I’ve written before about the good folks* behind the Nimble Tents Toolkit, a set of strategies and templates for helping mobilize academic and related workers in support of urgent crises. The first project was last fall’s mapathon for Puerto Rico, and they have had more successes since.
Their fierce recent work, Torn Apart / Separados visualizes data related to the deeply antidemocratic and antihuman policies being enacted in the United States by ICE. Volume 1 focused on the astonishing breadth of ICE’s carceral apparatus; this week brought Volume 2, which makes visible the flows of money and resources that make such an apparatus functional.
For those wondering “how in the name of Mother Rhoyne do they do such work so quickly?,” Nimble Tents--in this instance, Christina L. Boyles, Alex Gil, Erin Rose Glass, Roopika Risam, Danica Savonick, and Angelika Strohmayer--have produced a how-to guide, “Rapid Response Research”, which walks through the process and offers recommendations for best practices:
Together, teams of researchers, technologists, librarians, faculty, and students can pool their existing skills and knowledges to make swift and thoughtful contributions through digital scholarship in these times of crisis. The temporality of a rapid response is relative and will vary depending on the situation, from a matter of days, to a week, or several weeks. Our model below is relevant to the variable timelines a situation might require, but it bears remembering that a crisis itself has an immediacy, and that RRR projects, accordingly, bring with them a pressure to respond with intensity and speed.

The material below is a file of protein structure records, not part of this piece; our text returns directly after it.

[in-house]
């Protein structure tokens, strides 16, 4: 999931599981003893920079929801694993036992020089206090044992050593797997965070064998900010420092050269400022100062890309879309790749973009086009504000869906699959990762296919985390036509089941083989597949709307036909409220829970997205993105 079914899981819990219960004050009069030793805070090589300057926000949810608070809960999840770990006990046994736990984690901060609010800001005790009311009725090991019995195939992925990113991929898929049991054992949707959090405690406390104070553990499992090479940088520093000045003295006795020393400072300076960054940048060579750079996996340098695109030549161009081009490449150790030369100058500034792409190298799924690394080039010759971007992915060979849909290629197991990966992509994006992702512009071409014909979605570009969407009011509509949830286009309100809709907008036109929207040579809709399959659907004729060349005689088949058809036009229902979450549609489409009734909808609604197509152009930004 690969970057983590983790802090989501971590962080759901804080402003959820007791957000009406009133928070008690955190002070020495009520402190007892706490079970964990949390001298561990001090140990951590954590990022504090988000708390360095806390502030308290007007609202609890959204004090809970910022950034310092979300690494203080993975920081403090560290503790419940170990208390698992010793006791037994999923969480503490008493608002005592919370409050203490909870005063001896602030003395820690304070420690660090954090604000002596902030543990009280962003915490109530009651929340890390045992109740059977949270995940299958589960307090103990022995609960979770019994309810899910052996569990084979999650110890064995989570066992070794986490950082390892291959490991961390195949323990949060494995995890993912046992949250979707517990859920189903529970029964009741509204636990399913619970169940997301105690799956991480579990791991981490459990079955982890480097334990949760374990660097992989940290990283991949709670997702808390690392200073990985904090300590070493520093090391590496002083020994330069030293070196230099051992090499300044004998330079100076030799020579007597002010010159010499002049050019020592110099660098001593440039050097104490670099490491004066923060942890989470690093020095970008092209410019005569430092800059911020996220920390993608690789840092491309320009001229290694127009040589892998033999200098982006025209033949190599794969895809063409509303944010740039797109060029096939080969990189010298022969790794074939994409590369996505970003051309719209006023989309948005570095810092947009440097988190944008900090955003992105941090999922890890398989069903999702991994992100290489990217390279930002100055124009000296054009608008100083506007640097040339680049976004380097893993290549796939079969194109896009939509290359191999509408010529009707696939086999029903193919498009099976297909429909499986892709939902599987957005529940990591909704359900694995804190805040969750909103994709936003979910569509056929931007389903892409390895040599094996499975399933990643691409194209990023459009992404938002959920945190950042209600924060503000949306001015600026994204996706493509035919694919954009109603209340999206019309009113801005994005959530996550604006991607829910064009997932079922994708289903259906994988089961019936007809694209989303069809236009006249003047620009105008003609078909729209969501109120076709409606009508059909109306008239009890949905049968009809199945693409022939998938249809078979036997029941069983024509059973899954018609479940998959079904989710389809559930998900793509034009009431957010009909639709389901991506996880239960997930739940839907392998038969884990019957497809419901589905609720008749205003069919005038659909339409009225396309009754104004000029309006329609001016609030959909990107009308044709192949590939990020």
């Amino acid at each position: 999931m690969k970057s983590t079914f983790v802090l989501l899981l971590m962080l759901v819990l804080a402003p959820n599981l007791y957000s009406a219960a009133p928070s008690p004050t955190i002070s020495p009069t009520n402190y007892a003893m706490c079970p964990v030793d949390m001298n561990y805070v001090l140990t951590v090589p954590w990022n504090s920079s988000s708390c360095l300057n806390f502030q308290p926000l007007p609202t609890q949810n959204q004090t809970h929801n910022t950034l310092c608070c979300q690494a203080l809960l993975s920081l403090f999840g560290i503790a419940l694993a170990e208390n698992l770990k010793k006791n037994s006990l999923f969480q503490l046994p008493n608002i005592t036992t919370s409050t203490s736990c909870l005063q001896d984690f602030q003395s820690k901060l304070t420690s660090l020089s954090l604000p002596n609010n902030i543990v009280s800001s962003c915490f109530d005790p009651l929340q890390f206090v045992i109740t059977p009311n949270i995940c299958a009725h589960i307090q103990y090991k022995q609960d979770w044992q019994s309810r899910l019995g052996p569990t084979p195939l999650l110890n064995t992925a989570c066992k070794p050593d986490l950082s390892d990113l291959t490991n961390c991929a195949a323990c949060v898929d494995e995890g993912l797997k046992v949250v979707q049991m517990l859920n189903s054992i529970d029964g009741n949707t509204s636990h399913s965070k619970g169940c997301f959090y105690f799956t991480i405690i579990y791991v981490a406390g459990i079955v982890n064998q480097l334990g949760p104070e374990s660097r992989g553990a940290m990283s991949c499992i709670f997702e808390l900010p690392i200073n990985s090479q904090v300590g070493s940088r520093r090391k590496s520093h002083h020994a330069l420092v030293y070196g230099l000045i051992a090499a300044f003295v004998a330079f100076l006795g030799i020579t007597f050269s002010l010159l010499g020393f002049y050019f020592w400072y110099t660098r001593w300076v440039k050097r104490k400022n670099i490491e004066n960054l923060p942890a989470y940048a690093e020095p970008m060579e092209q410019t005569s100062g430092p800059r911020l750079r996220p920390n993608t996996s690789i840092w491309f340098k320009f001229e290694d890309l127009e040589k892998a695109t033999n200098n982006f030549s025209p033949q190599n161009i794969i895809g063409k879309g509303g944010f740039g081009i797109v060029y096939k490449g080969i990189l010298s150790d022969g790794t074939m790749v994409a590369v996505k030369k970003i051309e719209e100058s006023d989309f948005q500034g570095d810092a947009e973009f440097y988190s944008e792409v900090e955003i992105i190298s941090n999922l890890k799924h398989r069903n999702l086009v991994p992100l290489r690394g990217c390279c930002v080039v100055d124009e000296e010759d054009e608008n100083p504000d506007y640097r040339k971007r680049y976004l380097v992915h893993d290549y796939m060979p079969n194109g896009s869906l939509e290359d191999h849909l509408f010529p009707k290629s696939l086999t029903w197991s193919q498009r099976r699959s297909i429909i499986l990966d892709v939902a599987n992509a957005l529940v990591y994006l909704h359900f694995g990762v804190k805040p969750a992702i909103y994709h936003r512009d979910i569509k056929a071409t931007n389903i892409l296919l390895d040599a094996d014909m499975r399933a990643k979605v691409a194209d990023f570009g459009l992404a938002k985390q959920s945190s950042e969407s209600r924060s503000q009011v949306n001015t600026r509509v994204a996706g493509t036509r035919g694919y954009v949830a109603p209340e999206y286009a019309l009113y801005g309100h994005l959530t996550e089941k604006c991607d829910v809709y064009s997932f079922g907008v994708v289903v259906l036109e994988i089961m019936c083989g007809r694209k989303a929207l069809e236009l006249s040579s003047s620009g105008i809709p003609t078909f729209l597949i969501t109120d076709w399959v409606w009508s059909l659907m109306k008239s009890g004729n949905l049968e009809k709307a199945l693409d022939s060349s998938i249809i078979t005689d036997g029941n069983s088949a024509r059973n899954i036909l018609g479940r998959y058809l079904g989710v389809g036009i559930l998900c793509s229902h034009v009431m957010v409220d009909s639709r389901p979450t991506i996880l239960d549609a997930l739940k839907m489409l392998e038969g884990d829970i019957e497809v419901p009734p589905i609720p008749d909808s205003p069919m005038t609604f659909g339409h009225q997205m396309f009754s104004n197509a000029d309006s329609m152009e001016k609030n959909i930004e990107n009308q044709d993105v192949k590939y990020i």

It really is a terrific place to start for anyone contemplating an intervention in any of the crises that seem daily to overwhelm us. Read the whole thing, bookmark it, share it widely!
*I’m listed on the editorial board, but it’s the others who are good folks, obviously.